Chronic Inflammation and Oxidative Stress as a Major Cause of Age- Related Diseases and Cancer
Nemat Khansari, Yadollah Shakiba and Mahdi Mahmoudi
Affiliation: Professor of Immunology, Department of Immunology, School of Medicine, Tehran University of Medical Sciences, Tehran, Iran.
Keywords: Chronic inflammation, cancer, age-related diseases, free radicals, DNA damage, antioxidant, angiogenesis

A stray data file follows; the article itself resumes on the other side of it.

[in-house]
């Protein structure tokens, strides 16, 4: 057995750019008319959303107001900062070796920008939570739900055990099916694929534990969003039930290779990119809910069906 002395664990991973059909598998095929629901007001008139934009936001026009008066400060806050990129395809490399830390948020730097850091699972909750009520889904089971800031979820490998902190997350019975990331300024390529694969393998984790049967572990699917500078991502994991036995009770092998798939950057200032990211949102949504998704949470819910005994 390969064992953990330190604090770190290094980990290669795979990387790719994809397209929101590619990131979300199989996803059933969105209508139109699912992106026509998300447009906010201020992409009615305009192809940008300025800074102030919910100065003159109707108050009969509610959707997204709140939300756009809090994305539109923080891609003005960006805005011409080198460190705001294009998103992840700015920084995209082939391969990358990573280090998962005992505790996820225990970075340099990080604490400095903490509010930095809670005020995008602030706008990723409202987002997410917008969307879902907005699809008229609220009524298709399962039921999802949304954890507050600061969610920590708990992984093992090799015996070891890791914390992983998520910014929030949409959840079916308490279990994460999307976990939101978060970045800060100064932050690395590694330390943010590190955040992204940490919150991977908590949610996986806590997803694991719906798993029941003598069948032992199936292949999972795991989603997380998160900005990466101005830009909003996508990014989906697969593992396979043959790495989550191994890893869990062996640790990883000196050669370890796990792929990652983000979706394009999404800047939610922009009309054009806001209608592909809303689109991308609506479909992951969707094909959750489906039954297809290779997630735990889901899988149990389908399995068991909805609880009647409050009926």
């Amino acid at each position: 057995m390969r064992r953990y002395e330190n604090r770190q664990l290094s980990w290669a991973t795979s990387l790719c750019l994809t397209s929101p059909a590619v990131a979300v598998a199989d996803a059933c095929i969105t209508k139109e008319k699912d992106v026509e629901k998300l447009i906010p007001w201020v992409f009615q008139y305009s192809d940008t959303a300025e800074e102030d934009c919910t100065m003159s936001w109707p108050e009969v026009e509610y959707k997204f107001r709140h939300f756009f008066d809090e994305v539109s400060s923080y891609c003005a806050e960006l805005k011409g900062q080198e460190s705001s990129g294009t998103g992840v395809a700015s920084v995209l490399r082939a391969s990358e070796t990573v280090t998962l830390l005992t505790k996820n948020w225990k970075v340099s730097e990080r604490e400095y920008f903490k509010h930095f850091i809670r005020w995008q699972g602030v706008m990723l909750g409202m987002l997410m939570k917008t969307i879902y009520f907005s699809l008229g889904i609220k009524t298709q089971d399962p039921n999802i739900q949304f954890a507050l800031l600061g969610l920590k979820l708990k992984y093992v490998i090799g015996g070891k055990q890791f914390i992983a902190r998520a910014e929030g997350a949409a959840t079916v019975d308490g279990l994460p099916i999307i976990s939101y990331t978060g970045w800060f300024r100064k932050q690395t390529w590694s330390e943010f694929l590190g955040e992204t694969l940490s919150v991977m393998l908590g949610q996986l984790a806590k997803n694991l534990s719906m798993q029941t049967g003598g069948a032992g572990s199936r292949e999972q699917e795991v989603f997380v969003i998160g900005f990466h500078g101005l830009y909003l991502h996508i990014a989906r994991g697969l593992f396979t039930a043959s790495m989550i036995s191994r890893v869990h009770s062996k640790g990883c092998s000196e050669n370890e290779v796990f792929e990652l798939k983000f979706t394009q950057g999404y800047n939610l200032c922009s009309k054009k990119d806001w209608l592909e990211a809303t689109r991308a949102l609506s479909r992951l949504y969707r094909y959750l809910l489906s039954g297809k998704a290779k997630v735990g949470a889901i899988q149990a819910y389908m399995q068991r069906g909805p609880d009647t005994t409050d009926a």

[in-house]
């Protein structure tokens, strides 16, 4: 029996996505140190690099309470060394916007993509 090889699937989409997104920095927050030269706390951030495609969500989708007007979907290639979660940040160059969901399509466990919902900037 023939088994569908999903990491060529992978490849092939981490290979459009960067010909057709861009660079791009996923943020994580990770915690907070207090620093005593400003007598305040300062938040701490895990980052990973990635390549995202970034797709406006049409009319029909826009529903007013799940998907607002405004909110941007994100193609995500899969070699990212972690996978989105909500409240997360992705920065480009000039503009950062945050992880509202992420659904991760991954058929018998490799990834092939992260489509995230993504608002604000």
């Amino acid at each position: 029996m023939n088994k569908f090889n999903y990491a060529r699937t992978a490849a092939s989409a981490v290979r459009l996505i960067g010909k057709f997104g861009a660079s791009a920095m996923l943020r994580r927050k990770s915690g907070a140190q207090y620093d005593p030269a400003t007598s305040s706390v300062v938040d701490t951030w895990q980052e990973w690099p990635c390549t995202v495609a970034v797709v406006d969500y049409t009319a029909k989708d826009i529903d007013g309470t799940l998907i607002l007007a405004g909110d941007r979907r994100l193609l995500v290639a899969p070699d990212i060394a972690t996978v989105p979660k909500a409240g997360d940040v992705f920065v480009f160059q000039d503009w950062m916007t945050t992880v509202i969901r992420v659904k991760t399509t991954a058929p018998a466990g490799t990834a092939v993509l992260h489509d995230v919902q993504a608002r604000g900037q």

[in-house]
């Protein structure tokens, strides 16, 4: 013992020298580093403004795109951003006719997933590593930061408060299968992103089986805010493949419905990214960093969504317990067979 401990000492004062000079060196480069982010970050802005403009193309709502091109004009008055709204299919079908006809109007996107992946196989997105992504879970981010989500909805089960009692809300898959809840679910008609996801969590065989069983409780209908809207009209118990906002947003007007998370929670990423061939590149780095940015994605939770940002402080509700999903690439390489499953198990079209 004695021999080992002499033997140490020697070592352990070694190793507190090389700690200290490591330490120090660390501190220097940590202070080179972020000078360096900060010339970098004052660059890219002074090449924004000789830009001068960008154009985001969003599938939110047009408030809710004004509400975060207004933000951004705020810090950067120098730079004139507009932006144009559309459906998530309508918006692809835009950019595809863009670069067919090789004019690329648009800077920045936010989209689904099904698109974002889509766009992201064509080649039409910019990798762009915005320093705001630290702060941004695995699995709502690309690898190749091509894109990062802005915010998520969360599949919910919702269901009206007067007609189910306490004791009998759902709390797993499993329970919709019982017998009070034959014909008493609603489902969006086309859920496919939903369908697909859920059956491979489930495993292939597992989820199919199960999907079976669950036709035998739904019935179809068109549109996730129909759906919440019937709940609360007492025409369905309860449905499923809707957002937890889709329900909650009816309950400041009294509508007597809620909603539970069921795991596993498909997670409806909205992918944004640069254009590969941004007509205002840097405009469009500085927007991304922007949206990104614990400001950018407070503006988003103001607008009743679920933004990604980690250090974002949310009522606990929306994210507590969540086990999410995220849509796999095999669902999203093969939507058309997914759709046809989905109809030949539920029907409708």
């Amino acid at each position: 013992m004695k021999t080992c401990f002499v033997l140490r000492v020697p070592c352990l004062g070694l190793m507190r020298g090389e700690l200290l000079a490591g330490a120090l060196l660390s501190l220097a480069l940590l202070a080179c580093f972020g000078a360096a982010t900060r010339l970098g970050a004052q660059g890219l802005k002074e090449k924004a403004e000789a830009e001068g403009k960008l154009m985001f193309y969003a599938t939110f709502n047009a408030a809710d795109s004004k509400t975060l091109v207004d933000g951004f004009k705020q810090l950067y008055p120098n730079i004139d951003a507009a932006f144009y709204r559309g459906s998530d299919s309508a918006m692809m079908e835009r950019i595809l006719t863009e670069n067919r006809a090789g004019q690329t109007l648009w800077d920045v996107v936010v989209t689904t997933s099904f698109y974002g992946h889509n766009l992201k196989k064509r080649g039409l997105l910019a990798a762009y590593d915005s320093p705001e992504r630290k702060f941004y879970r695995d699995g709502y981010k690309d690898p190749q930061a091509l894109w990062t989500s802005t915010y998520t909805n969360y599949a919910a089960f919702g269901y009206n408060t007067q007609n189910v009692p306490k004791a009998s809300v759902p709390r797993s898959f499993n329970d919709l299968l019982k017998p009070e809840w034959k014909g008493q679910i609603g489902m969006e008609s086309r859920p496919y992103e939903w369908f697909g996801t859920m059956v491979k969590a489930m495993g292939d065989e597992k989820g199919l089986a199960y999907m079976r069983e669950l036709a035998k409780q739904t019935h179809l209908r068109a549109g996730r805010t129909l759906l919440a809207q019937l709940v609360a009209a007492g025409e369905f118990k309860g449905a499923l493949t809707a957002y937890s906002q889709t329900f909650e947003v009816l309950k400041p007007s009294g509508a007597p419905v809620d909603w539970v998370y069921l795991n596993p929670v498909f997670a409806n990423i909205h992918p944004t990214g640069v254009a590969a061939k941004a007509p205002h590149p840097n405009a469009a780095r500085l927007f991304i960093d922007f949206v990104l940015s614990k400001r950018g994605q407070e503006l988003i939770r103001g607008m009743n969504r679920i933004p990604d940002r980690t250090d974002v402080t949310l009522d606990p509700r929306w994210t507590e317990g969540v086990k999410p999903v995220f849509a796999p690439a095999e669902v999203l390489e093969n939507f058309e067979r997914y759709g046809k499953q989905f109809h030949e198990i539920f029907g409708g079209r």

Chronic inflammation is a pathological condition characterized by continued active inflammation response and tissue destruction. Many of the immune cells including macrophages, neutrophils and eosinophils are involved directly or by production of inflammatory cytokine production in pathology of chronic inflammation. From literatures, it is appear that there is a general concept that chronic inflammation can be a major cause of cancers and express aging processes. Moreover, many studies suggest that chronic inflammation could have serious role in wide variety of age-related diseases including diabetes, cardiovascular and autoimmune diseases. Inflammatory process induces oxidative stress and reduces cellular antioxidant capacity. Overproduced free radicals react with cell membrane fatty acids and proteins impairing their function permanently. In addition, free radicals can lead to mutation and DNA damage that can be a predisposing factor for cancer and age-related disorders. This article reviews the antioxidant defense systems, free radicals production and their role in cancer and age related diseases and also some of the recent patent relevant to the field. Study of the role of free radicals in human diseases can help the investigators to consider the antioxidants as proper agents in preventive medicine, especially for cancer and aging processes.
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